The climate crisis, the limits of democracy and the impact of the technological revolution are just a few of the big challenges facing contemporary societies. Aiming to find a window of pause that enables reflection on the big questions raised by reality, the second week of October, cities of Barcelona, Palma and Valencia will be holding the Biennial of Thought.
The three Mediterranean cities have forged a strategic alliance for promoting thought and culture, with three simultaneous editions of the same event launched by a common spirit and adapted to the idiosyncrasies and particular nature of each host city.
The biennials will be tackling issues which affect all cities, within the framework of the great global urban-planning and social debates, and also those to do more specifically with the cultural space that all three capitalise on.
Towards an open city
The Biennial of Thought is a cultural project working towards an open city. Its main mission is to encourage discussion of its most usual formats and get all city residents to take part, based on the conviction that the city needs to be governed through dialogue and shared reflection.
That way, the Biennial’s sessions, open and in public spaces, are set out not just in a dialogue format between specialists, with roundtables, debates and talks, but also in artistic activities, whether in exhibition or performance language.
Barcelona organised the first Biennial of Thought in 2018, which enjoyed an excellent turnout, with close to 20,000 people attending. The Biennial held its second edition, affected by the pandemic, in 2020 (6,000 people followed it face to face and 10,000 online).
This third edition will see the Biennial being held with the aim of becoming a tool for dialogue and collaboration between the three cities, each with its own personality but highlighting what unites them.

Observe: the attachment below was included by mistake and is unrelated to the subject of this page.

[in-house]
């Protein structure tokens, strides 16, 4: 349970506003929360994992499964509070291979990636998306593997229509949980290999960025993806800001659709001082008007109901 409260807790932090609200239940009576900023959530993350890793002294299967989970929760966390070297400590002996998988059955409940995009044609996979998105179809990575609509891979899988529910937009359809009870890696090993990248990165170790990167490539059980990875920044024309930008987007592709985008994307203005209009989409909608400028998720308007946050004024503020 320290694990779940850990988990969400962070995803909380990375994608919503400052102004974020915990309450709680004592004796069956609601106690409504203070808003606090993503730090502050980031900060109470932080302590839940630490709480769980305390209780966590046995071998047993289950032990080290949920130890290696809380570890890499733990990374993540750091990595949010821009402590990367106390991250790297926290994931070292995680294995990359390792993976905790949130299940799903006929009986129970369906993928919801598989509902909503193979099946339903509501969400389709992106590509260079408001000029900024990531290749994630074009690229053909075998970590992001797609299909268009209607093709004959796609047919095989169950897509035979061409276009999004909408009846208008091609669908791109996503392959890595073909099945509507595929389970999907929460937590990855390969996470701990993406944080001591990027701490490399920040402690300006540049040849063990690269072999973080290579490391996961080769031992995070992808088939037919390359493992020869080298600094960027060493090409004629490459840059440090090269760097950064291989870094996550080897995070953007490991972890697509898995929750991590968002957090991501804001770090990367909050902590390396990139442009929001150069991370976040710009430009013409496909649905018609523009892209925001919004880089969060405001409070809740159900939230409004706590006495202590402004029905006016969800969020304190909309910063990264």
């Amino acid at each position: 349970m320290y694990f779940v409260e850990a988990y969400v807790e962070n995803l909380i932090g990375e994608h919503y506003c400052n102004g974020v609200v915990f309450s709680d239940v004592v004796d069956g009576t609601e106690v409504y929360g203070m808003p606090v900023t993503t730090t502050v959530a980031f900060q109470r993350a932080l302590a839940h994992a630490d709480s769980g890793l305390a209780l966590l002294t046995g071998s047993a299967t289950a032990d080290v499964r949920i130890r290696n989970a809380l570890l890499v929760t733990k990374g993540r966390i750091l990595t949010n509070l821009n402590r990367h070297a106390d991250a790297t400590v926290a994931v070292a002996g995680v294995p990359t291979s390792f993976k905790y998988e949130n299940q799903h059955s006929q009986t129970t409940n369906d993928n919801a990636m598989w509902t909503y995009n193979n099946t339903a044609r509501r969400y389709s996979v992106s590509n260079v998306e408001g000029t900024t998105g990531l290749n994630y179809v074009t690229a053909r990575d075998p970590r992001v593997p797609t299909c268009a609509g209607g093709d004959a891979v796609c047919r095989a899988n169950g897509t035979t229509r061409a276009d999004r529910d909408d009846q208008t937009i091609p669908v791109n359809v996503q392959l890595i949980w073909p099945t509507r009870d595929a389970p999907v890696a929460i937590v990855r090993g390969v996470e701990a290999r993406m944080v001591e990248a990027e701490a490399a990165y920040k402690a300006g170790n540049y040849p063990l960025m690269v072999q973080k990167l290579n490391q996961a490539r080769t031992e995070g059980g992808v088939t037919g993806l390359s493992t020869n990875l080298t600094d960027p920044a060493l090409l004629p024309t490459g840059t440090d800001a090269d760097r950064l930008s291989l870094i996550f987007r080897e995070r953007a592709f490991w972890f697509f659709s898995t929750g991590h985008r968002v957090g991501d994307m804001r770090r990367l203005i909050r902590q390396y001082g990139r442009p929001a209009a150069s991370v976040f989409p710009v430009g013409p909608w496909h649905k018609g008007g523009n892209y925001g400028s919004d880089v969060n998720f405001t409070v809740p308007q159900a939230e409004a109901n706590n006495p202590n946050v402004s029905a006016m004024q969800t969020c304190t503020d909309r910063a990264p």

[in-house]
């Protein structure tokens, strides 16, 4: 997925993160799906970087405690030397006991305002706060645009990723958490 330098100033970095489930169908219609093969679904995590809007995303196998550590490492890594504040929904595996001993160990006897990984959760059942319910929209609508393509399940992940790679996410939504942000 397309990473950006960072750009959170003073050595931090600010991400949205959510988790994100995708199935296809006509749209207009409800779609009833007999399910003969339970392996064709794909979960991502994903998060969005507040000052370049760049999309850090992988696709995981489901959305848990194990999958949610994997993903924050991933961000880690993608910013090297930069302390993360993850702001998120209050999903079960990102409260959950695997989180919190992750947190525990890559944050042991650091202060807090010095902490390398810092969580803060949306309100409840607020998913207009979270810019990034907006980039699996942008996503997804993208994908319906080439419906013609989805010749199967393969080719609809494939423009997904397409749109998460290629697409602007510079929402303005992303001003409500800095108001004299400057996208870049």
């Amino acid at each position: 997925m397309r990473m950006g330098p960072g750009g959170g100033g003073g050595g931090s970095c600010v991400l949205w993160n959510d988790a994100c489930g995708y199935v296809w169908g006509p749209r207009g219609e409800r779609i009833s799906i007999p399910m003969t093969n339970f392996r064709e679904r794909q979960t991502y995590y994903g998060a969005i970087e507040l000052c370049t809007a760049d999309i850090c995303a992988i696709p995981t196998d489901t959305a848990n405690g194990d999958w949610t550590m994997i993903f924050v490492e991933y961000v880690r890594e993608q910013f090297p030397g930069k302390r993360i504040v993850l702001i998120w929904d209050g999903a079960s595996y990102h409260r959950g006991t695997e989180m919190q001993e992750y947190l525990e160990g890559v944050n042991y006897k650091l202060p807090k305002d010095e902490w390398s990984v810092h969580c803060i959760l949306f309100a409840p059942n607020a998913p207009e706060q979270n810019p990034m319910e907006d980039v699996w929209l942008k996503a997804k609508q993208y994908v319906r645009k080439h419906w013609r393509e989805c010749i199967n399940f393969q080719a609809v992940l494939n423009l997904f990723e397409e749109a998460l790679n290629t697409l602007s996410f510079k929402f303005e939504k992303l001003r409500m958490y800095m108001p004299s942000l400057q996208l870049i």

Common thematic areas
The Barcelona, Palma and Valencia Biennials cover the same thematic areas:
culture, city, democracy and technology, understand as general frameworks with multiple ramifications.
Each host city has its own Advisary Council, which has worked specifically on the respective programmes. The various commission teams have been sharing experiences throughout the process, to enrich it and look for a way to optimise resources and expand collaboration channels.
As a result of this joint work, from this dialogued creation process, the three host cities are sharing several participants and activities. The most notable of these include a reading of texts by Blai Bonet, Joan Fuster and Gabriel Ferrater carried out simultaneously in the three cities. The texts in all these will be read by representative poets.
Critical thought and optimistic approach
The Biennial poster, designed by Susanna Blasco, is another of the elements shared by the three host cities.
It represents city residents looking at the challenges raised by the future with critical, though optimistic thought. A direct, close and positive image but one which is at the same time dynamic and enigmatic, alluding to reflection, curiosity, learning and debate.
The image is built up, among other things, on the idea of city, on the grid that could perfectly represent a map; blue-colour (of the sky, see… open minds) are discovered between the raised corners.
These corners and the layout of the grid create volume and movement, a mental architectural species, where the questions and ideas open the way as they change and advance